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Self-described "civil rights advocates" say that a ballot proposition to ban circumcision is on track for gathering signatures, meaning that San Franciscans may vote on the measure this November.
It's part of a national push to end the procedure, which some say is steeped in tradition but poses risks and has little medical benefit. The American Academy of Pediatrics and the American Medical Association do not recommend routine circumcision.
Getting on the ballot is the easy part -- only about 7,000 signatures are required. Once it's there, advocates will have to convince voters that snipping off body parts is a bad idea.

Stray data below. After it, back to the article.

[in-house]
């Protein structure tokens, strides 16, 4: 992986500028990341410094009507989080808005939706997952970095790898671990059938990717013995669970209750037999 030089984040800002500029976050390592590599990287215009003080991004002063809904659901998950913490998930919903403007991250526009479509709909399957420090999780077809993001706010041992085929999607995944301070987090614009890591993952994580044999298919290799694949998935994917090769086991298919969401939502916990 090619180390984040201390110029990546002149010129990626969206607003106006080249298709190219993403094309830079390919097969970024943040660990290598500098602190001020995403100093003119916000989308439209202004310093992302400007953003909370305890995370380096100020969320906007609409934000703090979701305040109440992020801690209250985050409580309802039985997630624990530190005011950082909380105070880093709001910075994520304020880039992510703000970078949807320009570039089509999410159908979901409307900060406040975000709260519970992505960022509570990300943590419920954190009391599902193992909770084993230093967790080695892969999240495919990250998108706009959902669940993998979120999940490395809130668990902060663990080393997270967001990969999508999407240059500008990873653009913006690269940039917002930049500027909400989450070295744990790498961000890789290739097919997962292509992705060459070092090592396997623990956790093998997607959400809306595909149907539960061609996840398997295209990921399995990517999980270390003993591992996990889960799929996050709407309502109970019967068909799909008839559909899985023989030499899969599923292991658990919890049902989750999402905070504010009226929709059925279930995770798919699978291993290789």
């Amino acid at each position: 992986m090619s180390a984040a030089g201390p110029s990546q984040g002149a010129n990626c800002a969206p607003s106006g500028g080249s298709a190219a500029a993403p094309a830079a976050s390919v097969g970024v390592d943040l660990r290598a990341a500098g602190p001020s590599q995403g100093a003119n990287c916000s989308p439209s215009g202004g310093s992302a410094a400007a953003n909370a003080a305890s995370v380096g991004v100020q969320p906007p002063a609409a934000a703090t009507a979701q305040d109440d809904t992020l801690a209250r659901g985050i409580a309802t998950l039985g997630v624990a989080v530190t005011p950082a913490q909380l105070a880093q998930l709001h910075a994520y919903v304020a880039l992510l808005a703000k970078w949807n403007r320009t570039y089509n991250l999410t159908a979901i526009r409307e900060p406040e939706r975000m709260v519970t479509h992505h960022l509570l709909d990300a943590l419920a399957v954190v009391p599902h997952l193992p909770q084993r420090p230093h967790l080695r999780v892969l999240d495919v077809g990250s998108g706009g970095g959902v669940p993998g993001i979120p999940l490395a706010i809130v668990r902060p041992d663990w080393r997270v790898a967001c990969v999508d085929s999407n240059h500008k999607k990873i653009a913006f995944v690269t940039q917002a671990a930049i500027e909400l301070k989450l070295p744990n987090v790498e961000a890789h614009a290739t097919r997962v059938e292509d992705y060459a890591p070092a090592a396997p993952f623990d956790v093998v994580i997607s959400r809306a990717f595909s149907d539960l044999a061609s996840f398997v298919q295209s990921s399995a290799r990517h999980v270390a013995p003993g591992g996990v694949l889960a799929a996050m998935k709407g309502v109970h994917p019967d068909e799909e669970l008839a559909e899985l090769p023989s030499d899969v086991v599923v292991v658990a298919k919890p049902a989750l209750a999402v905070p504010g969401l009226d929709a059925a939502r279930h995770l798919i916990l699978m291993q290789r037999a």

Although some studies indicate that circumcision reduces the risk of STD transmission, others have indicated that the procedure is not worth the associated risks and diminished sexual function.
Several Jewish organizations have weighed in against the ban as well, pointing out that circumcision rituals play an important historical role for many Jews. Schofeld counters that under his proposed law, adults would be free to opt-in to circumcision, but infants would not be allowed to have the procedure until they reach 18.
If it passes, those caught cutting foreskins would face a fine of $1,000 and a year in prison. Only people over the age of 18 would be allowed to have their foreskins removed.